When my foray into Spring-Boot backed Microservices gave HTTP Session an existential crisis, I knew it was time that I should dabble with Spring Sessions.
You have multiple instances of a microservice behind a load balancer and you need the session to be maintained for the user after successful authorization, regardless of which instance is executing the request.
- Centralized Sessions — Maintain sessions in a common location for all instances to share.
- Consistent Hashing — Load balancer decides which instance to send the request to.
We will focus on Centralized Sessions here.
If the number of concurrent users of your application doesn’t run into a few hundred million then an In-memory data store is a good solution.
Redis is a fast In-memory solution for caching. We will cache the Spring Session object in Redis.
Architecture for Microservices
- Zuul Gateway
- UI Microservice
- Eureka Microservice
We will have multiple load balanced instances of UI Microservice, this means that a request from the user can be routed to any of the instances of the UI Service and that user can be routed to an instance where he has no session available.
And that’s problematic.
How does Centralized Sessions work in Spring?
A web server creates a HTTP Session for spring to work on and save authentication details and other user/request specific details. The server then send the Session ID back to the client in a cookie. 🍪
This works fine, if you have a single instance of an application. All hell breaks loose when microservices come into the picture. To mitigate this Spring came up with Spring Session.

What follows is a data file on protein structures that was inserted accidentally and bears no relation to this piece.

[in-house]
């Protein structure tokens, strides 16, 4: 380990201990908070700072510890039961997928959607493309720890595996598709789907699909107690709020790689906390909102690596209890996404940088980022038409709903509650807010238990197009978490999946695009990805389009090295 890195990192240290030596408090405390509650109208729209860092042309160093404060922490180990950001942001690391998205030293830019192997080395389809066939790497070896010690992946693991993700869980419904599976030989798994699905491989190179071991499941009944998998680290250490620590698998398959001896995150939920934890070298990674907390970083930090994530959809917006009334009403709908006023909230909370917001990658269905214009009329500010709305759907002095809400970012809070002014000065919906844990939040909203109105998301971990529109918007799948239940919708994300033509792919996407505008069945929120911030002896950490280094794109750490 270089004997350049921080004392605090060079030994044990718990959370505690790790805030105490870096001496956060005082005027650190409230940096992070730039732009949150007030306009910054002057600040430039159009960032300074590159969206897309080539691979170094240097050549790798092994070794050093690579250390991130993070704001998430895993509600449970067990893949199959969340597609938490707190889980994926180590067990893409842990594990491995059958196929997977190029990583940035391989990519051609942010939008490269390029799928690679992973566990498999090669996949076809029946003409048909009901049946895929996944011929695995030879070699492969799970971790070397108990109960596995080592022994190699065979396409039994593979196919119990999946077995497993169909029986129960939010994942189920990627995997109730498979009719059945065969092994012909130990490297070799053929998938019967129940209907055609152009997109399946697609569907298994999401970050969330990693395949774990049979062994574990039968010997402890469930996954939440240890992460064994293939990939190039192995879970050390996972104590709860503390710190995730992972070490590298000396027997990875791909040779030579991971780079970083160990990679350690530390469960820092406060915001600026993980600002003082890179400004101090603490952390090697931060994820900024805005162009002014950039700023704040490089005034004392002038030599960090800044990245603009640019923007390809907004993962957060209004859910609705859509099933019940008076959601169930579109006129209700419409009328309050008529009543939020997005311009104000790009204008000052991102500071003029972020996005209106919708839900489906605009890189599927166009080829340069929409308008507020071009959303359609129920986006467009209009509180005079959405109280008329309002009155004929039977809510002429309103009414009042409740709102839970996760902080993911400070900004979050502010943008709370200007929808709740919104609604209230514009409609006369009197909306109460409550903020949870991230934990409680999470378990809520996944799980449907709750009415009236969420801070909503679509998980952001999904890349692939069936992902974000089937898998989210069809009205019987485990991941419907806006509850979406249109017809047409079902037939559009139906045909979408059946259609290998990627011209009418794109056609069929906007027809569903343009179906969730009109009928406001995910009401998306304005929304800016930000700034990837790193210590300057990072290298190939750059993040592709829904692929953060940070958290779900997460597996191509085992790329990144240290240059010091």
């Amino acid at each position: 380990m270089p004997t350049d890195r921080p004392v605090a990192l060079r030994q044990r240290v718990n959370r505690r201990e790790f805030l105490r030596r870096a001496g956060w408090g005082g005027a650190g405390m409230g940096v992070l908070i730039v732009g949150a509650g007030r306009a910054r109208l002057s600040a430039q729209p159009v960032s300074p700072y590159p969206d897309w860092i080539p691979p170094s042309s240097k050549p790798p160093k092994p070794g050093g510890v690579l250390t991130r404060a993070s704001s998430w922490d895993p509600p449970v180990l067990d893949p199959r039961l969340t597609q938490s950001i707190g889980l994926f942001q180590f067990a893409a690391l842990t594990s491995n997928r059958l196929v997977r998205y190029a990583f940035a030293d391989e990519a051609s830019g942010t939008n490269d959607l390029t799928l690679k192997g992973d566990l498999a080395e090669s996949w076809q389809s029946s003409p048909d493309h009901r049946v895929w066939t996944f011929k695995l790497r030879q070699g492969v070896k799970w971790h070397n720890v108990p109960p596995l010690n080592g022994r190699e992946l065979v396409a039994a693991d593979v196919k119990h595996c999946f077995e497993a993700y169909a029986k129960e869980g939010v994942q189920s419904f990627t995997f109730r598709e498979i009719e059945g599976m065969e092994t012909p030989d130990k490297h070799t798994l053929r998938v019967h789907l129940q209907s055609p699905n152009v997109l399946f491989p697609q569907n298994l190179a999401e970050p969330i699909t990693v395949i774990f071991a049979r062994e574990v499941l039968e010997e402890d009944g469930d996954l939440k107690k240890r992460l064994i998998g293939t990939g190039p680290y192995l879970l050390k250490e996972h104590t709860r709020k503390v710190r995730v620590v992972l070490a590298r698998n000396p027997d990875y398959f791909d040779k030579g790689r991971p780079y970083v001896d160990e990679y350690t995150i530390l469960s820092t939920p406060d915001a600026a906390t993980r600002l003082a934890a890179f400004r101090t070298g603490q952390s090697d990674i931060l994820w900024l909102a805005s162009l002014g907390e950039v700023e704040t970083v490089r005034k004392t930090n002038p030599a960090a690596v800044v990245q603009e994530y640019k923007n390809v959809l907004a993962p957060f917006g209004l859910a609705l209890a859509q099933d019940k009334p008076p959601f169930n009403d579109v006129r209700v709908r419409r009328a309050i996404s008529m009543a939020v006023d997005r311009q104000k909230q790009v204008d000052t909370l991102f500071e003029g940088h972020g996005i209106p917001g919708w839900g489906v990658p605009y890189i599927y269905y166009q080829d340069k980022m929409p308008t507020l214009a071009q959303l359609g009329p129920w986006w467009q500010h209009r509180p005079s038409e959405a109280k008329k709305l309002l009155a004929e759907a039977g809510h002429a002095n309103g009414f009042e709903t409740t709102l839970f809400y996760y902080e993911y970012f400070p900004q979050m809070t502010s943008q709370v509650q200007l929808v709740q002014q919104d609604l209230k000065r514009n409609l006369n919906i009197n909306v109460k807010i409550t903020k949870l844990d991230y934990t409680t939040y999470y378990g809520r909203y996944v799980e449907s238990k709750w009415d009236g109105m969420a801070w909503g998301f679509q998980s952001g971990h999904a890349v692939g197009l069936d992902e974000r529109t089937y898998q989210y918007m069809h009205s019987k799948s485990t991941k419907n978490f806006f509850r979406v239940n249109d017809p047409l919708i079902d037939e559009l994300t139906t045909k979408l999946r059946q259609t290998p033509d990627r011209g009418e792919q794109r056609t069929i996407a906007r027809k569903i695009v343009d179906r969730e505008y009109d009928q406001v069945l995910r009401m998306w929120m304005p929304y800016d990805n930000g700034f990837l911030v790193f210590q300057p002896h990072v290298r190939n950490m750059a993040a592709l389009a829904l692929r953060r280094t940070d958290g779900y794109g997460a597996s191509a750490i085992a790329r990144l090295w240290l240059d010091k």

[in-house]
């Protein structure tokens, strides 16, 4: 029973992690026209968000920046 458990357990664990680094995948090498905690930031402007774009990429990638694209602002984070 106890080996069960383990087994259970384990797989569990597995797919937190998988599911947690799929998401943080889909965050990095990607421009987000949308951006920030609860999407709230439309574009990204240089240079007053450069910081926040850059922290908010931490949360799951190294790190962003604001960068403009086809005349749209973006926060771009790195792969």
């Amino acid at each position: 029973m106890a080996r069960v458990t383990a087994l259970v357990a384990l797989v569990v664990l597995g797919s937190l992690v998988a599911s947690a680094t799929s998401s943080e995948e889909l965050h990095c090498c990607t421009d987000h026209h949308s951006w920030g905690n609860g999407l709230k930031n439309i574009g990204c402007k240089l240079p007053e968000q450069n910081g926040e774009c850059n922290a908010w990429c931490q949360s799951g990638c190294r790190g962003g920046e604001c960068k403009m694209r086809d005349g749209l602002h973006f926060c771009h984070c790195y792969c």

Spring Session makes it trivial to support clustered sessions without being tied to an application container specific solution.
It replaces the HttpSession in an application container (i.e. Tomcat) in a neutral way, with support for providing session IDs in headers to work with RESTful APIs.
We need to save this session somewhere that is common to every instance. And that common place should be very fast to return back the details of the session.
So, we need a cache. But what kind? Database or In memory?
Both have their pros and cons. Database is cheaper on the storage but is slow. In-memory cache while fast will have to work with a limited amount of RAM.
If your concurrent users aren’t in the millions and you have decent enough servers then In-memory caching is the better solution here.
How does this work?
- We inform Spring that sessions will now be cached in Redis.
- Spring receives a request.
- Spring Security kicks in and user is authenticated.
- Spring Session object is serialized and saved in the cache.
- Client gets a cookie with the Session ID.
- Client then sends the session id for further requests.
- Any instance of the UI Service will check in the cache for a session object against the Session ID provided by the client.
- Session object is de-serialized and reused.
This annotation when parsed, creates a Spring Bean with the name of
springSessionRepositoryFilter that implements
Filter. The filter is in charge of replacing the
HttpSession implementation to be backed by Spring Session. In this instance, Spring Session is backed by Redis.
Now we need to tell spring where the redis cache can be found. Add the following in the bootstrap.properties or application.properties
When you try to login to the UI service, new keys are generated in the cache.
Use redis-cli and execute redis-cli KEYS *
These keys have their TTL and session expires when the keys are evicted from the cache.
We have successfully created centralized sessions for a microservice.